from Wiktionary, Creative Commons Attribution/Share-Alike License
- n. The act or general practice of occupying a building or land illegally.
- v. Present participle of squat.
from WordNet 3.0 Copyright 2006 by Princeton University. All rights reserved.
- n. exercising by repeatedly assuming a crouching position with the knees bent; strengthens the leg muscles
- n. the act of assuming or maintaining a crouching position with the knees bent and the buttocks near the heels
Sorry, no etymologies found.
We hear also that the people have already in many instances exhibited that propensity common to the habits of common life, which we call squatting, and to which we have always looked forward as one of the evils likely to accompany their emancipation, and calling for the earliest and most serious attention of our Legislature.
Never once was the blind man impatient, while he spent hours each day in squatting on his hams and petting Jerry.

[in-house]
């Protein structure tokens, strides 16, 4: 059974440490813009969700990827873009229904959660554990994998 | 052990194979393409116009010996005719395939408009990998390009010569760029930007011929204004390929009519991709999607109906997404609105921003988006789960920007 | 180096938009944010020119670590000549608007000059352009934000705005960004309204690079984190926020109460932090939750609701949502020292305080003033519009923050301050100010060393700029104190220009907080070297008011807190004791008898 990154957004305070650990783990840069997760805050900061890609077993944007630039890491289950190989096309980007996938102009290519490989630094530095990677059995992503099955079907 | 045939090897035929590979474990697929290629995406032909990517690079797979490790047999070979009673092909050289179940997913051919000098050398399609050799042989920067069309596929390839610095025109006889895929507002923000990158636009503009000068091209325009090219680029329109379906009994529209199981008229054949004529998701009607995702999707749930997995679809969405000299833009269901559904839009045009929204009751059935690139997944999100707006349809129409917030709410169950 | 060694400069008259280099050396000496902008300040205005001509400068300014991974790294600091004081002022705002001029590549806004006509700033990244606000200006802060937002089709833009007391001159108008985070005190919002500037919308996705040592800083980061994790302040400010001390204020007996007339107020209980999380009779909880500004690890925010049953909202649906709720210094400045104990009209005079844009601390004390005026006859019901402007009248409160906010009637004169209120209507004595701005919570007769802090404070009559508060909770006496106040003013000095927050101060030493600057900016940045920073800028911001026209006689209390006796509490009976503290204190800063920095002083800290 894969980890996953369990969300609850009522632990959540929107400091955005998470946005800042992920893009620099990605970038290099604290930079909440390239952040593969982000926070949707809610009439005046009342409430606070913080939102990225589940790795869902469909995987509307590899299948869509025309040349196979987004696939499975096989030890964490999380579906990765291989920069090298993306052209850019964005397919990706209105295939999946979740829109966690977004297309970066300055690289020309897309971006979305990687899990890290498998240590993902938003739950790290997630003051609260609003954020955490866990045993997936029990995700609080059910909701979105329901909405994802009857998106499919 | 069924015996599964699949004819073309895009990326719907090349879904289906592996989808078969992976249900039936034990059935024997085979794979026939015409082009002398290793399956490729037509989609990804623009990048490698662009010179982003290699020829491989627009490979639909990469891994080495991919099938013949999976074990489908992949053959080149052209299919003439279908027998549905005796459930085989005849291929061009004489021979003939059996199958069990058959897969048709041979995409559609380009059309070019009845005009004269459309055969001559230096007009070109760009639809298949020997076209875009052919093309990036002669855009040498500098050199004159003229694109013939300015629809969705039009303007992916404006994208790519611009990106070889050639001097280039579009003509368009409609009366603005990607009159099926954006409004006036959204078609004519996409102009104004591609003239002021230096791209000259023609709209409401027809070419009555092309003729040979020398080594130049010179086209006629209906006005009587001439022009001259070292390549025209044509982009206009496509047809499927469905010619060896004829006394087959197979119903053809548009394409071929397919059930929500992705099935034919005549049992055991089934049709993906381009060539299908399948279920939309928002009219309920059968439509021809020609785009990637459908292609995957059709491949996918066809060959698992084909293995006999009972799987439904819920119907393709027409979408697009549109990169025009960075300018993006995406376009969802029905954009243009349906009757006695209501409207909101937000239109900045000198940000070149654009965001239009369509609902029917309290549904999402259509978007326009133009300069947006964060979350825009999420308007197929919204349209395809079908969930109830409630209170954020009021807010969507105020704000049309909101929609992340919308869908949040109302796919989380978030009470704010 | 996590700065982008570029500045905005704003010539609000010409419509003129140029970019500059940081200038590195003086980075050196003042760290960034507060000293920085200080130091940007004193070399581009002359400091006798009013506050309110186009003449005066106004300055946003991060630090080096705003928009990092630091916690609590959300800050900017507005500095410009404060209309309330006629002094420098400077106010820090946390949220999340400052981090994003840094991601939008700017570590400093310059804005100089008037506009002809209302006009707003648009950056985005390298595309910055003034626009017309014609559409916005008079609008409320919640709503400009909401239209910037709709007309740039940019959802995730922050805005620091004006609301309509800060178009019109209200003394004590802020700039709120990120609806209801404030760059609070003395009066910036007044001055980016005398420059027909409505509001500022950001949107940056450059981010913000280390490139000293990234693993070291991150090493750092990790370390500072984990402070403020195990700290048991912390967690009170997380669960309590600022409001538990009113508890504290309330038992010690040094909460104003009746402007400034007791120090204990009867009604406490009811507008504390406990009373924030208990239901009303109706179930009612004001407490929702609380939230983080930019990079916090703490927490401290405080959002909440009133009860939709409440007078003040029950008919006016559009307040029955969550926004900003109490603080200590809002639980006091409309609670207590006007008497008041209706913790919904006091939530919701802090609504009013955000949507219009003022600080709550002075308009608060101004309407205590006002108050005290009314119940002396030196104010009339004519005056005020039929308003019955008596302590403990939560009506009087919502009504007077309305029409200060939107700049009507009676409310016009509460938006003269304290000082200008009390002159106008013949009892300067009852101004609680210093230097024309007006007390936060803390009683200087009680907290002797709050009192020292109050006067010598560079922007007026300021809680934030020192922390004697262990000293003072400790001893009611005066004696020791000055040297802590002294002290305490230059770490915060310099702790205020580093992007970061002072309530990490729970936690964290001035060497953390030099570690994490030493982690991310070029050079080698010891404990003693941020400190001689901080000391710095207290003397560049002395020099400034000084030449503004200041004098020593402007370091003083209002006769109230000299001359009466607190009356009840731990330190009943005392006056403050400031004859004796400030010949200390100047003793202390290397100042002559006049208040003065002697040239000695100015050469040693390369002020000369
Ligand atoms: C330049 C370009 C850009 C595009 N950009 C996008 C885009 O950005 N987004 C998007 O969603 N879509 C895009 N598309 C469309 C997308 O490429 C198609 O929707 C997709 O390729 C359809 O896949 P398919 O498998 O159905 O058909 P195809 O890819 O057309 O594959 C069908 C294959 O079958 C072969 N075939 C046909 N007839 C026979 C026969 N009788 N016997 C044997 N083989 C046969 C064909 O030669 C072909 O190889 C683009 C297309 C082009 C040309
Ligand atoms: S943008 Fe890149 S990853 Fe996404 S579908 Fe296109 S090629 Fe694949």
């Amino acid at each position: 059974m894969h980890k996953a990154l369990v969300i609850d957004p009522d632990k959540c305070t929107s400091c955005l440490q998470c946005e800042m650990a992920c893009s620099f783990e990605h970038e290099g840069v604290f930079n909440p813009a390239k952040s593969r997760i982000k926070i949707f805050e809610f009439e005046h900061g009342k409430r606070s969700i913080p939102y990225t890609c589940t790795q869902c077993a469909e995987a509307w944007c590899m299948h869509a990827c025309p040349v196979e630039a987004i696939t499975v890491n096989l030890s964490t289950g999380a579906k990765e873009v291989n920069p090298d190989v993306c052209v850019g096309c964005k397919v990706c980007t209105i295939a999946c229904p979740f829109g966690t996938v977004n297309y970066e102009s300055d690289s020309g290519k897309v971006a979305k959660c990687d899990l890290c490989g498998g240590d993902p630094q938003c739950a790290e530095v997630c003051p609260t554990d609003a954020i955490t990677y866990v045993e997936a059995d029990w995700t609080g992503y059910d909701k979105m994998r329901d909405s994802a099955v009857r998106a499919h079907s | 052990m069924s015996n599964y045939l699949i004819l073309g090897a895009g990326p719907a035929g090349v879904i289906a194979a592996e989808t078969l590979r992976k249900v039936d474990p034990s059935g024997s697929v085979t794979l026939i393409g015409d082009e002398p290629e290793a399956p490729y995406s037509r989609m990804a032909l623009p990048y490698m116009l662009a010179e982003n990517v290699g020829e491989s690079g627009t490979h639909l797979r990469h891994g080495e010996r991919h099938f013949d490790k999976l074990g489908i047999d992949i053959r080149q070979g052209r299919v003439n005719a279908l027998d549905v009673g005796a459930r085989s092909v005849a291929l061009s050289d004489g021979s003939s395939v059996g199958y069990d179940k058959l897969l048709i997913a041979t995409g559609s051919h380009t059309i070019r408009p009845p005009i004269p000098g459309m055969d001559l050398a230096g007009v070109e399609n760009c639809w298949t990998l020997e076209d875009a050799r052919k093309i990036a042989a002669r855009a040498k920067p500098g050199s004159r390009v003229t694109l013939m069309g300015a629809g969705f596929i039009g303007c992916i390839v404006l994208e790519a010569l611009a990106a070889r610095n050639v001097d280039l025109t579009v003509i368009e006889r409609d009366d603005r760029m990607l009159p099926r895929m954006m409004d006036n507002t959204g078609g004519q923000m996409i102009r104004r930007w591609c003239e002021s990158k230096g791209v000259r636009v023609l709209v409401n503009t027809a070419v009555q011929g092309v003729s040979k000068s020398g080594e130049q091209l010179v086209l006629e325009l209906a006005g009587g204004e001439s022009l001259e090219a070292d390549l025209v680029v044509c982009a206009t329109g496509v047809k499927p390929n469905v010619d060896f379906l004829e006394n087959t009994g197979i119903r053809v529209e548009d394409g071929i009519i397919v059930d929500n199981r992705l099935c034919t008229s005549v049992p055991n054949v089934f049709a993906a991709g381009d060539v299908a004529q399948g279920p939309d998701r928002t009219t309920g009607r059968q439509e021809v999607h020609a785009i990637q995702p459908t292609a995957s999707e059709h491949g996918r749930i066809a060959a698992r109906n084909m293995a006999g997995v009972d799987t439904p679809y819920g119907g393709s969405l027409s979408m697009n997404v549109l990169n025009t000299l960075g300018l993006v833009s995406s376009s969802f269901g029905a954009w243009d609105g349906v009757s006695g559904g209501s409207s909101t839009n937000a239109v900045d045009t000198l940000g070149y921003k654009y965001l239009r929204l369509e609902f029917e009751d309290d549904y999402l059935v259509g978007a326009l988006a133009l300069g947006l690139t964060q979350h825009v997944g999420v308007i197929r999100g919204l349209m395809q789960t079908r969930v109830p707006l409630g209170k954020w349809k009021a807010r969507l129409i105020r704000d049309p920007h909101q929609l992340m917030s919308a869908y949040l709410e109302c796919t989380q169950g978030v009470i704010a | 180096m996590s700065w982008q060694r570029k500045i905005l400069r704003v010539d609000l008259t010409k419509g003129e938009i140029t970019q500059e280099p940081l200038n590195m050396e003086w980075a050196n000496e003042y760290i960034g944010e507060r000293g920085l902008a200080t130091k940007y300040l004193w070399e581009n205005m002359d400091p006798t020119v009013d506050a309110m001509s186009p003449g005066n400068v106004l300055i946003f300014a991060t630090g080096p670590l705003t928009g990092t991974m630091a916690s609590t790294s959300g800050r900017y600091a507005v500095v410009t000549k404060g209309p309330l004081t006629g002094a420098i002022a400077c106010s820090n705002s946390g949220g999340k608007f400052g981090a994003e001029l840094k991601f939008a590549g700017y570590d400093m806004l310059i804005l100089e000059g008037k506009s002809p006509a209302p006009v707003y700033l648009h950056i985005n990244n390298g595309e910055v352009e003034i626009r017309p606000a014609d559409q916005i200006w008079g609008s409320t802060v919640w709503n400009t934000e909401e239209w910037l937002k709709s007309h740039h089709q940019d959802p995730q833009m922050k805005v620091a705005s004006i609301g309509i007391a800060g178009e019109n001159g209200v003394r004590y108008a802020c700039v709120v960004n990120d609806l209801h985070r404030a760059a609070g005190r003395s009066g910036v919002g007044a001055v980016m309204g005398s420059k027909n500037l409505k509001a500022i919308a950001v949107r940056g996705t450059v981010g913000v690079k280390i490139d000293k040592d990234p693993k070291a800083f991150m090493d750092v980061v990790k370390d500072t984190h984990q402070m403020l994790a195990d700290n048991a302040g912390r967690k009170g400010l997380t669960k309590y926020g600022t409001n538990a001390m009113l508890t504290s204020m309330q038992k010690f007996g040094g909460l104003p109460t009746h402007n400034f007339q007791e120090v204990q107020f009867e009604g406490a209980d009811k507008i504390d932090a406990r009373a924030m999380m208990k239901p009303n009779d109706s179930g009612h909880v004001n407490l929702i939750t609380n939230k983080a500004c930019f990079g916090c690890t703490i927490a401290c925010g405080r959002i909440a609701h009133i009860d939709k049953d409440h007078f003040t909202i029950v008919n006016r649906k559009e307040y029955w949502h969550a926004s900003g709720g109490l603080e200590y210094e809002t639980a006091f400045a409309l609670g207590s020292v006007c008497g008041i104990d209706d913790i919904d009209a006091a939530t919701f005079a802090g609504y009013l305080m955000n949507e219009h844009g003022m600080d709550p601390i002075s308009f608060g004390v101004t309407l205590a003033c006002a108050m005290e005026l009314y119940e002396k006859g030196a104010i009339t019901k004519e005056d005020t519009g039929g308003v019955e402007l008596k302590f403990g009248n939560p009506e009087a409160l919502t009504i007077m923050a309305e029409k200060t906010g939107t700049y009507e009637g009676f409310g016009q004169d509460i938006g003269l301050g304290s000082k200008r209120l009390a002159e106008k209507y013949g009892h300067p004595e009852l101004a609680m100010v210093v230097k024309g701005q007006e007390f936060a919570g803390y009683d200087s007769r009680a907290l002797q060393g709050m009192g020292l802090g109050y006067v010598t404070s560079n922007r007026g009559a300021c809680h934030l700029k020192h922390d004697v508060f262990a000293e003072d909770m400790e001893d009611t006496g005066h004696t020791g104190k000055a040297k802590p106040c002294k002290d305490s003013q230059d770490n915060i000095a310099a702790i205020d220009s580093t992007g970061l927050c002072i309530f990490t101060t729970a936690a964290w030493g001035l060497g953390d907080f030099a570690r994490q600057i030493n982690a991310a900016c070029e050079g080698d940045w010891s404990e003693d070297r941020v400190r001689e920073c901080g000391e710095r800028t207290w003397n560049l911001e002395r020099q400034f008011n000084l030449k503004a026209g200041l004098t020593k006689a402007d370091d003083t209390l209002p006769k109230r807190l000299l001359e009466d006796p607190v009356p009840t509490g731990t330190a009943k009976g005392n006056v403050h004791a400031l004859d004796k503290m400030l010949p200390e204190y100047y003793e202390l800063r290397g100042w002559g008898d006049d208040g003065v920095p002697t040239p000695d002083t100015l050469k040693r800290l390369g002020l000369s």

I later found out this was called 'squatting,' and it had been done successfully by other very low-income families and later transformed through several forms of resistance into something called 'homesteading.'
Brandjacking/Twitter-squatting is an important subject.
Brandjacking/social media squatting is certainly a serious issue from the POV of users being mis-led or even robbed; but as the Isakson case (and many others) demonstrate, openness and flexibility can have huge benefits, and these can flow in many directions.
We've already talked about people walking away from underwater mortgages, but it looks like good ol' fashioned long-term squatting might be back in vogue, since there is now plenty of property to walk in to.
Amen, I absolutely hate domain squatting and the like.
As to the name squatting thing, yes, these guys are trying to get away with robbery, but just about everyody is a little bit at fault here.
Kopp and Benjamin squatting behind us with a man who had a wireless receiving-box strapped to his shoulders.
I ought here to explain an American law relative to what is termed squatting, that is, taking possession of land belonging to government and cultivating it: such was the custom of the back-woodsmen, and, for want of this law, it often happened that after they had cultivated a farm, the land would be applied for and purchased by some speculator, who would forcibly eject the occupant, and take possession of the improved property.
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